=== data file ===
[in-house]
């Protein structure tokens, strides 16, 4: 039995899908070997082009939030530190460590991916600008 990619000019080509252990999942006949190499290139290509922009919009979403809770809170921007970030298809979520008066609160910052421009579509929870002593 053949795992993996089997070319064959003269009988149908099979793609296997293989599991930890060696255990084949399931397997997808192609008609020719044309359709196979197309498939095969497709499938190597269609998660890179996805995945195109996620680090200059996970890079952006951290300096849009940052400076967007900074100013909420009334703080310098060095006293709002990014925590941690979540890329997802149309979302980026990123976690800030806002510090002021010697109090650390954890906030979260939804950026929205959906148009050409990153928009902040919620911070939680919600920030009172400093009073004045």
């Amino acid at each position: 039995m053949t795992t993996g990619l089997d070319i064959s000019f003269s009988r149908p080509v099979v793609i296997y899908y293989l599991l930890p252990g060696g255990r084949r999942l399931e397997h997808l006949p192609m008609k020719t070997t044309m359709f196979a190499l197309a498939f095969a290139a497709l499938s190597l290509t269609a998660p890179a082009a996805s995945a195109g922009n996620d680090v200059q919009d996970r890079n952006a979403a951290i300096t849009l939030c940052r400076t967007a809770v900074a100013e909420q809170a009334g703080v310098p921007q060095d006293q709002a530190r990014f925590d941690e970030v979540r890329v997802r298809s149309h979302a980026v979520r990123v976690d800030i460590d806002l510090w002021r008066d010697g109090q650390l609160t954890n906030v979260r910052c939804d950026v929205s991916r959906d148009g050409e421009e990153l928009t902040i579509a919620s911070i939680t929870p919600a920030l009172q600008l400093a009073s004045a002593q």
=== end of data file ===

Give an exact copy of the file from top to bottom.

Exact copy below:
[in-house]
């Protein structure tokens, strides 16, 4: 039995899908070997082009939030530190460590991916600008 990619000019080509252990999942006949190499290139290509922009919009979403809770809170921007970030298809979520008066609160910052421009579509929870002593 053949795992993996089997070319064959003269009988149908099979793609296997293989599991930890060696255990084949399931397997997808192609008609020719044309359709196979197309498939095969497709499938190597269609998660890179996805995945195109996620680090200059996970890079952006951290300096849009940052400076967007900074100013909420009334703080310098060095006293709002990014925590941690979540890329997802149309979302980026990123976690800030806002510090002021010697109090650390954890906030979260939804950026929205959906148009050409990153928009902040919620911070939680919600920030009172400093009073004045």
């Amino acid at each position: 039995m053949t795992t993996g990619l089997d070319i064959s000019f003269s009988r149908p080509v099979v793609i296997y899908y293989l599991l930890p252990g060696g255990r084949r999942l399931e397997h997808l006949p192609m008609k020719t070997t044309m359709f196979a190499l197309a498939f095969a290139a497709l499938s190597l290509t269609a998660p890179a082009a996805s995945a195109g922009n996620d680090v200059q919009d996970r890079n952006a979403a951290i300096t849009l939030c940052r400076t967007a809770v900074a100013e909420q809170a009334g703080v310098p921007q060095d006293q709002a530190r990014f925590d941690e970030v979540r890329v997802r298809s149309h979302a980026v979520r990123v976690d800030i460590d806002l510090w002021r008066d010697g109090q650390l609160t954890n906030v979260r910052c939804d950026v929205s991916r959906d148009g050409e421009e990153l928009t902040i579509a919620s911070i939680t929870p919600a920030l009172q600008l400093a009073s004045a002593q």